APU:

Auxiliary Power Unit

On tractor trailers, and APU is a small diesel engine that powers a heat and air conditioning unit while charging the truck's main batteries at the same time. This allows the driver to remain comfortable in the cab and have access to electric power without running the main truck engine.

Having an APU helps save money in fuel costs and saves wear and tear on the main engine, though they tend to be expensive to install and maintain. Therefore only a very small percentage of the trucks on the road today come equipped with an APU.

APUs:

Auxiliary Power Unit

On tractor trailers, and APU is a small diesel engine that powers a heat and air conditioning unit while charging the truck's main batteries at the same time. This allows the driver to remain comfortable in the cab and have access to electric power without running the main truck engine.

Having an APU helps save money in fuel costs and saves wear and tear on the main engine, though they tend to be expensive to install and maintain. Therefore only a very small percentage of the trucks on the road today come equipped with an APU.

Bruce K.'s Comment
member avatar

"I think most truckers have refrigerators."

Only the new tractors have fridges. My trainer, a 26 year vet with 3 million miles, had a 2016 with no inverter or fridge. I think Schneider is putting fridges in new trucks to compete for new drivers because other companies are offering them. Met up with a young company driver who was driving a brand new International with a fridge and APU. I asked him how long he'd been driving. He told me that he was on his first load. How they decide who gets the new units, I have no idea.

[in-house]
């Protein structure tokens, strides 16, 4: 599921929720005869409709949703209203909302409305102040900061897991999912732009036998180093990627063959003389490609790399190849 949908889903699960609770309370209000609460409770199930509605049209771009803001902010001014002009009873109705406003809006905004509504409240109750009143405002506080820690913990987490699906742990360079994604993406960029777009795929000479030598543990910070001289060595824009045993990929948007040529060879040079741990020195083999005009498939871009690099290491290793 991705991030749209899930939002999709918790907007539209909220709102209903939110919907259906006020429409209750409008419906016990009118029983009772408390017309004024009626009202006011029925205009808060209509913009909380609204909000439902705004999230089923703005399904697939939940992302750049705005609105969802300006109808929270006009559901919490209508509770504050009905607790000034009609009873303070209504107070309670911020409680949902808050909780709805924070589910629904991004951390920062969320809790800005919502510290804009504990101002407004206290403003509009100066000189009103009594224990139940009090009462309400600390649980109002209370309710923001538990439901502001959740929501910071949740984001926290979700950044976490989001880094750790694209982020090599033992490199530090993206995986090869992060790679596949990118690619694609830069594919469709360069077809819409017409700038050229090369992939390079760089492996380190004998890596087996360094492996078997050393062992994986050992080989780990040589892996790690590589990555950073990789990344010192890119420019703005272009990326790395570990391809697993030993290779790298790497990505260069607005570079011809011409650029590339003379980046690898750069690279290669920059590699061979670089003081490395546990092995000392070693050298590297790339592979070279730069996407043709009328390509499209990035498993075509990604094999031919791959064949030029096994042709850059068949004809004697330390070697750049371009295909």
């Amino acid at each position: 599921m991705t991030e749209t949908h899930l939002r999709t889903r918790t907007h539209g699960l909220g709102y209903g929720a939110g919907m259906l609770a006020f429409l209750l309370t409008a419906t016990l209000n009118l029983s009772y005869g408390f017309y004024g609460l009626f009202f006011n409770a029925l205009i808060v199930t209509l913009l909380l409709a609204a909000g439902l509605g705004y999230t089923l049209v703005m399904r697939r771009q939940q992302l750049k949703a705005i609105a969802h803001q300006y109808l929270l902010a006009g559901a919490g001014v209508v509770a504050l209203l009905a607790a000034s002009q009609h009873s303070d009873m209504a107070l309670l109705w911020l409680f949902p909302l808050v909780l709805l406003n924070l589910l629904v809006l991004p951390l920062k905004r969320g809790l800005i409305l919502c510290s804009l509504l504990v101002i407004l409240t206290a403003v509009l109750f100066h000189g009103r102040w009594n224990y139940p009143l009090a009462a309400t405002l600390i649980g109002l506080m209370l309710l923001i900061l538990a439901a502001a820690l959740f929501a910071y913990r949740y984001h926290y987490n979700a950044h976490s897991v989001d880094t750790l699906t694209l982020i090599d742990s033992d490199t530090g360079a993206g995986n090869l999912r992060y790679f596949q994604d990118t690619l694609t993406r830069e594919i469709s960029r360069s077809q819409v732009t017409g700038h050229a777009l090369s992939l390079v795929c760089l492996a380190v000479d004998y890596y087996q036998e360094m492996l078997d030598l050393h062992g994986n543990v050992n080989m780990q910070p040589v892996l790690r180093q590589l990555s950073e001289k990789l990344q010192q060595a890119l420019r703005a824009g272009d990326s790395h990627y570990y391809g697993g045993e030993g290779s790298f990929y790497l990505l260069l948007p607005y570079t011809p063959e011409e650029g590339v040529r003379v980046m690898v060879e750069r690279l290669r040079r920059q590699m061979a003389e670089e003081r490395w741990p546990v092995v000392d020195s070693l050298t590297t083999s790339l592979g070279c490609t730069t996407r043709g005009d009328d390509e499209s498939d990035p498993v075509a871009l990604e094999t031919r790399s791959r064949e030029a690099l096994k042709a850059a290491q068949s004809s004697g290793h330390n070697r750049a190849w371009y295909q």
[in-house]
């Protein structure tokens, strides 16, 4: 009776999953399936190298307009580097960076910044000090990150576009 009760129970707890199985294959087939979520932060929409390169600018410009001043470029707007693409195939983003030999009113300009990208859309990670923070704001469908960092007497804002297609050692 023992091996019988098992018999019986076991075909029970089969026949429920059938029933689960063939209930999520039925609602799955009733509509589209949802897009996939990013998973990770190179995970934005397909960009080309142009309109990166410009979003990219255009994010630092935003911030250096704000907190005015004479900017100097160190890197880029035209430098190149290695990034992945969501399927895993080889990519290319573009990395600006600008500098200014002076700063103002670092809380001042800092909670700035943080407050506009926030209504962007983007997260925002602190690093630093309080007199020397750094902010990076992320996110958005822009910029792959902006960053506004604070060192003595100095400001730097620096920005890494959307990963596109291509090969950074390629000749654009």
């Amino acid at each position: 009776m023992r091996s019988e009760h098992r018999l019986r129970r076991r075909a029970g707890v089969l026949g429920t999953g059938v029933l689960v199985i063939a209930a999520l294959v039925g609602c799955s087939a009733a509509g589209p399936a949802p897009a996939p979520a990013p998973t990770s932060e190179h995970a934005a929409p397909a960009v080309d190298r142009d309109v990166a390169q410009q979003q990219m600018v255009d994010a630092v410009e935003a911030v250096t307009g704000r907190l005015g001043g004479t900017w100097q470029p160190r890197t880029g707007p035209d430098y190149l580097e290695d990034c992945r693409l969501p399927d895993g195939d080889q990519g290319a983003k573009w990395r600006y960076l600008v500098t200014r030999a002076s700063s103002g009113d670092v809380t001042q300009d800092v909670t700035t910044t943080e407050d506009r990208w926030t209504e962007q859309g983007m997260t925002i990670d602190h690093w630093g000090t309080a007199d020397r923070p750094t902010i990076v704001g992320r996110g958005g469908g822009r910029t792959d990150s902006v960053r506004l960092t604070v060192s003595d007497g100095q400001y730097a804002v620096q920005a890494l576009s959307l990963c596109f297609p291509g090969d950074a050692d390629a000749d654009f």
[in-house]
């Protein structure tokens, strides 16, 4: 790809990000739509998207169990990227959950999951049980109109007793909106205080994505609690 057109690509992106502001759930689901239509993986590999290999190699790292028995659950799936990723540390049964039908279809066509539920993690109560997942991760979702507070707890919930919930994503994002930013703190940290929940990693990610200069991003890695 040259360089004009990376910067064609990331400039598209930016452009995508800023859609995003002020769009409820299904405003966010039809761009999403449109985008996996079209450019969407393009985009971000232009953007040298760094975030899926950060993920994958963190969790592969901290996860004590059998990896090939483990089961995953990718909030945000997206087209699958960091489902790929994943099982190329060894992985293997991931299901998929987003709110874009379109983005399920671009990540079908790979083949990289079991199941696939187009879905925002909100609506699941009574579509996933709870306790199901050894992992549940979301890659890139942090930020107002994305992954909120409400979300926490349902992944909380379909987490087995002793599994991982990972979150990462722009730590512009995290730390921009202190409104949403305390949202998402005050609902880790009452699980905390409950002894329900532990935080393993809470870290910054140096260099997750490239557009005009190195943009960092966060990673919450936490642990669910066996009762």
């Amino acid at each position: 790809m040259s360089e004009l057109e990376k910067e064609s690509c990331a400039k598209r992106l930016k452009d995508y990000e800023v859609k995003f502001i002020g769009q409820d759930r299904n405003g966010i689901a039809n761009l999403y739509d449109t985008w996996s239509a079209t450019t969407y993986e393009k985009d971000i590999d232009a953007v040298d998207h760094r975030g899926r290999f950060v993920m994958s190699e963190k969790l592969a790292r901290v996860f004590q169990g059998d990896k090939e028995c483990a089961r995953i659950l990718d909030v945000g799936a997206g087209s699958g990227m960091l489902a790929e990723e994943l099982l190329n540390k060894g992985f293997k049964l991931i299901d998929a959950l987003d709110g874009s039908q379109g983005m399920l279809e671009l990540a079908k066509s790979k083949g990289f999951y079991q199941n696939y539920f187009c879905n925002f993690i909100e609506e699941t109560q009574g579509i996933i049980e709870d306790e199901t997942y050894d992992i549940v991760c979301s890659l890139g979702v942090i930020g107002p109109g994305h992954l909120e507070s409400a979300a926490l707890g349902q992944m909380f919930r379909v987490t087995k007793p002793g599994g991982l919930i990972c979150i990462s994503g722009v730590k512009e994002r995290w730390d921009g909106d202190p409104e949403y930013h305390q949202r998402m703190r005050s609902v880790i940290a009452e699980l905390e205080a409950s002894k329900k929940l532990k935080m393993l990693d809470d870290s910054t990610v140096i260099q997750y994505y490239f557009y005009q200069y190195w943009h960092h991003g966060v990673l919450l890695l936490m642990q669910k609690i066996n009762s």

confused.gif

APU:

Auxiliary Power Unit

On tractor trailers, and APU is a small diesel engine that powers a heat and air conditioning unit while charging the truck's main batteries at the same time. This allows the driver to remain comfortable in the cab and have access to electric power without running the main truck engine.

Having an APU helps save money in fuel costs and saves wear and tear on the main engine, though they tend to be expensive to install and maintain. Therefore only a very small percentage of the trucks on the road today come equipped with an APU.

PackRat's Comment
member avatar

The diabetes might be a problem if you need insulin. Most companies won't hire you if you need injections due to the fact most trucks don't come installed with a refrigerator to keep the insulin cool.

Two separate topics on here and you’re spouting out bad information on both, after joining us less than an hour ago. Where are you coming up with this information? This is Trucking Truth, not “I make up stuff”, or “I type what I saw on YouTube”.

Rob D.'s Comment
member avatar

Jeff

Can you give some details about your headaches running drivers?

DAC:

Drive-A-Check Report

A truck drivers DAC report will contain detailed information about their job history of the last 10 years as a CDL driver (as required by the DOT).

It may also contain your criminal history, drug test results, DOT infractions and accident history. The program is strictly voluntary from a company standpoint, but most of the medium-to-large carriers will participate.